By Jane Voigt
Sons follow fathers into professional baseball — Ken Griffey and Ken Griffey Jr. Sons follow fathers into football — Archie Manning and his two sons, Peyton and Eli. Sons follow their fathers into hockey, basketball, NASCAR, Indy car racing, and boxing.
But not so in tennis.
Yannick Noah, the last Frenchman to win Roland Garros in 1983, bore a son brilliantly athletic but not interested in tennis. Born in New York, the six-eleven University of Florida graduate, Yoakim Noah, picked basketball and became a first-round draft pick for the Chicago Bulls in 2007 where he remains earning a lucrative living.
Of course, exceptions exist. Australians Fred Stolle and Sandon Stolle. Phil Dent and Taylor Dent. Plus Vera Sukova and daughter, Helena Sukova.
One of the more interesting father/son duos surfaced in Paris this week— Miloslav Mecir and Miloslav Mecir Jr.
Mecir Sr. played in the era that transitioned from wood racquets to composite ones, the early- to late-80s. Although he never won a Grand Slam, he lost in two finals to Ivan Lendl: the 1986 U. S. Open and the 1987 French Open.
In 1986, his breakthrough year, he scored wins over budding star Stephan Edberg at Wimbledon and Mats Wilander at the U. S. Open. In 1988, Mecir defeated Wilander in the quarterfinals of Wimbledon. It was the Swedes only loss at a slam the entire year. Wilander won the 1988 Australian Open, French Open, and U. S. Open.
Mecir’s style of play was his forte. It flummoxed adversaries. He did not have a power game, but a smooth-moving consistent game. He became known as “The Big Cat.” Before he hung up his racquet, he had earned 11 singles and 9 doubles career titles.
Since then the game has done an about face. It’s power, power and more power. Rarely do we see finesse, serve-and-volley, or comment on someone’s footwork because all tour players have fantastic footwork. It’s mandatory.
Mecir Jr made his main-draw debut today in a rain-soaked atmosphere, which caused multiple delays around the grounds. He had fought his way through qualifications and was poised to defeat Tobias Kamke of Germany. Sets were arduous and closely contended. Mecir lost 75 76(2) 76(1). It took them 3 hours. That’s slow red clay.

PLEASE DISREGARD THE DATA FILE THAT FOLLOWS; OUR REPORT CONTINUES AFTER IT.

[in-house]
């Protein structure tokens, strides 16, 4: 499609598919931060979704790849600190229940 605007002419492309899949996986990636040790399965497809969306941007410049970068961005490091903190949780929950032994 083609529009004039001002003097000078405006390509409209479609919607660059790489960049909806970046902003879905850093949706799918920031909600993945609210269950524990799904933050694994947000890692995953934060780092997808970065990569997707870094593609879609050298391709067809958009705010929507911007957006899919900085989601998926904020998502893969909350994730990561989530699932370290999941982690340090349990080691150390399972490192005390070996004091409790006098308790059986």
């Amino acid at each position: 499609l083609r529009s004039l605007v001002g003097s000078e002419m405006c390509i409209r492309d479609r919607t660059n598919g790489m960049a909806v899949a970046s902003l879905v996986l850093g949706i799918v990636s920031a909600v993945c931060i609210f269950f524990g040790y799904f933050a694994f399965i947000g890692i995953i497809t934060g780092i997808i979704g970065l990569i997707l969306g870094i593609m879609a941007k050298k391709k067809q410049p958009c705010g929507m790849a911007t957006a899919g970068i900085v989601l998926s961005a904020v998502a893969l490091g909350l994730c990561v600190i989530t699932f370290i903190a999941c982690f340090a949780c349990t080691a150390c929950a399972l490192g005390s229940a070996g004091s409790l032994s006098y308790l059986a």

And like father like son, Mecir Jr. approached the net 26 times to Kamke’s 13. Mecir was 62% successful, Kamke 69%, at the front of the court. It’s a tactic that could prove beneficial since most players hug the baseline.
Ranked 211 and 25 years old, Mecir Jr. is similar in age to his father’s when he stepped in the limelight. However, 25 is not ideal today. Late bloomers are welcome, but Rafael Nadal, Novak Djokovic and Roger Federer had won significant hardware earlier in their careers.
In the match today, Mecir won a respectable 71% and 48% on first- and second-serve winning shots. He also connected with 44 winners, with a few more piling up on the unforced error side — 47. Kamke scored 33 to 28, winners to unforced errors.
From the stats and genes donated by Le Grand Chat, perhaps le petit Mecir could be packing a diverse set of tennis tools. If he serves with such commendable percentages, and approaches the net with such success, and hits 20% more winners than his opponent then what’s to say he cannot triumph and rise in the ranks?
Now all he has to do is purr-fect his footwork.